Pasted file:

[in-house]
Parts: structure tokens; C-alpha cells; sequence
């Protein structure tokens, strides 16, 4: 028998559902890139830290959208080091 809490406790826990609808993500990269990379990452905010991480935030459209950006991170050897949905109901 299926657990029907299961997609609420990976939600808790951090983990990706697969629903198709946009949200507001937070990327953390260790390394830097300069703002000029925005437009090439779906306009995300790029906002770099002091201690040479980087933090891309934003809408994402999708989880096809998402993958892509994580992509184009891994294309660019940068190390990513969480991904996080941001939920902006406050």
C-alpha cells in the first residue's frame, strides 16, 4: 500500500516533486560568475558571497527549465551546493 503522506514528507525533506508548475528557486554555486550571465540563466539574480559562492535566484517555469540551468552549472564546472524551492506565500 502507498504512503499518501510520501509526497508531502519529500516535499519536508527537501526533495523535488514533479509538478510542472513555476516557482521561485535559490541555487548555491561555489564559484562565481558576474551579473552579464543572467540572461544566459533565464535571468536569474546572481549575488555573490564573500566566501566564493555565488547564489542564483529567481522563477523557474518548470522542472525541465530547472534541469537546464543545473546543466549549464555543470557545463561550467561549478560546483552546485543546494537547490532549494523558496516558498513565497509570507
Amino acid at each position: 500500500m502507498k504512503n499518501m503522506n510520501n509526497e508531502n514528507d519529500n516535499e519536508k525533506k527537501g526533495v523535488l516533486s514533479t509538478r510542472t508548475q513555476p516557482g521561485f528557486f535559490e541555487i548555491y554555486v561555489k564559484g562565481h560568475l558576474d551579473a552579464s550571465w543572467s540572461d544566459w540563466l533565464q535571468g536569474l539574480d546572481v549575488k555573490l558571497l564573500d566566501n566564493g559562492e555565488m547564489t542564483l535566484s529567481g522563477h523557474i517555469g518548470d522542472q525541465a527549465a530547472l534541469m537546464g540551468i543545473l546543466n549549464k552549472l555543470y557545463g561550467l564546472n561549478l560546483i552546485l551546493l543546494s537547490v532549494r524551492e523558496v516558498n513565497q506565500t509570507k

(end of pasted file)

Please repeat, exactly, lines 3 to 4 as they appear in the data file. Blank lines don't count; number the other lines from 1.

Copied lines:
């Protein structure tokens, strides 16, 4: 028998559902890139830290959208080091 809490406790826990609808993500990269990379990452905010991480935030459209950006991170050897949905109901 299926657990029907299961997609609420990976939600808790951090983990990706697969629903198709946009949200507001937070990327953390260790390394830097300069703002000029925005437009090439779906306009995300790029906002770099002091201690040479980087933090891309934003809408994402999708989880096809998402993958892509994580992509184009891994294309660019940068190390990513969480991904996080941001939920902006406050």
C-alpha cells in the first residue's frame, strides 16, 4: 500500500516533486560568475558571497527549465551546493 503522506514528507525533506508548475528557486554555486550571465540563466539574480559562492535566484517555469540551468552549472564546472524551492506565500 502507498504512503499518501510520501509526497508531502519529500516535499519536508527537501526533495523535488514533479509538478510542472513555476516557482521561485535559490541555487548555491561555489564559484562565481558576474551579473552579464543572467540572461544566459533565464535571468536569474546572481549575488555573490564573500566566501566564493555565488547564489542564483529567481522563477523557474518548470522542472525541465530547472534541469537546464543545473546543466549549464555543470557545463561550467561549478560546483552546485543546494537547490532549494523558496516558498513565497509570507